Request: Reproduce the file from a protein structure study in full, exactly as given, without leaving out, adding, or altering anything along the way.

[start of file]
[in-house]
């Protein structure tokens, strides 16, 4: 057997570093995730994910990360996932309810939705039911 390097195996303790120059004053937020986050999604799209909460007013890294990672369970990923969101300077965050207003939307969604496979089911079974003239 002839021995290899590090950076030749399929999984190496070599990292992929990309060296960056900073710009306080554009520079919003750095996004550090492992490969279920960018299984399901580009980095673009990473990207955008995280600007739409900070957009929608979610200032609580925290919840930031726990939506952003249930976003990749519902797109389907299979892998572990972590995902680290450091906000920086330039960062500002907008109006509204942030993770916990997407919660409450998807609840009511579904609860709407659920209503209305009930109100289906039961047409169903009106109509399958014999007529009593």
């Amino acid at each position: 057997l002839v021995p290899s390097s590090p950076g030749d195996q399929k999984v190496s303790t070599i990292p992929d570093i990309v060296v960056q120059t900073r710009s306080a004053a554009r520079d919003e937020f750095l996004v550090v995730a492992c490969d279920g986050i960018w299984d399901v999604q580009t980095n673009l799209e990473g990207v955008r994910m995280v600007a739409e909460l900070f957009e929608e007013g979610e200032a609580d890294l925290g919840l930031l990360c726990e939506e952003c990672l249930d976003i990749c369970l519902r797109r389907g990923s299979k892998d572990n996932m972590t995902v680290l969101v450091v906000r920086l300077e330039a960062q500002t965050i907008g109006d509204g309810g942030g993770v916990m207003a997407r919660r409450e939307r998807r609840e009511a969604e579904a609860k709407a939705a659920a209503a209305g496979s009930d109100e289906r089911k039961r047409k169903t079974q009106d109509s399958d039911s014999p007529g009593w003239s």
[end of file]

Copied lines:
[in-house]
């Protein structure tokens, strides 16, 4: 057997570093995730994910990360996932309810939705039911 390097195996303790120059004053937020986050999604799209909460007013890294990672369970990923969101300077965050207003939307969604496979089911079974003239 002839021995290899590090950076030749399929999984190496070599990292992929990309060296960056900073710009306080554009520079919003750095996004550090492992490969279920960018299984399901580009980095673009990473990207955008995280600007739409900070957009929608979610200032609580925290919840930031726990939506952003249930976003990749519902797109389907299979892998572990972590995902680290450091906000920086330039960062500002907008109006509204942030993770916990997407919660409450998807609840009511579904609860709407659920209503209305009930109100289906039961047409169903009106109509399958014999007529009593």
């Amino acid at each position: 057997l002839v021995p290899s390097s590090p950076g030749d195996q399929k999984v190496s303790t070599i990292p992929d570093i990309v060296v960056q120059t900073r710009s306080a004053a554009r520079d919003e937020f750095l996004v550090v995730a492992c490969d279920g986050i960018w299984d399901v999604q580009t980095n673009l799209e990473g990207v955008r994910m995280v600007a739409e909460l900070f957009e929608e007013g979610e200032a609580d890294l925290g919840l930031l990360c726990e939506e952003c990672l249930d976003i990749c369970l519902r797109r389907g990923s299979k892998d572990n996932m972590t995902v680290l969101v450091v906000r920086l300077e330039a960062q500002t965050i907008g109006d509204g309810g942030g993770v916990m207003a997407r919660r409450e939307r998807r609840e009511a969604e579904a609860k709407a939705a659920a209503a209305g496979s009930d109100e289906r089911k039961r047409k169903t079974q009106d109509s399958d039911s014999p007529g009593w003239s």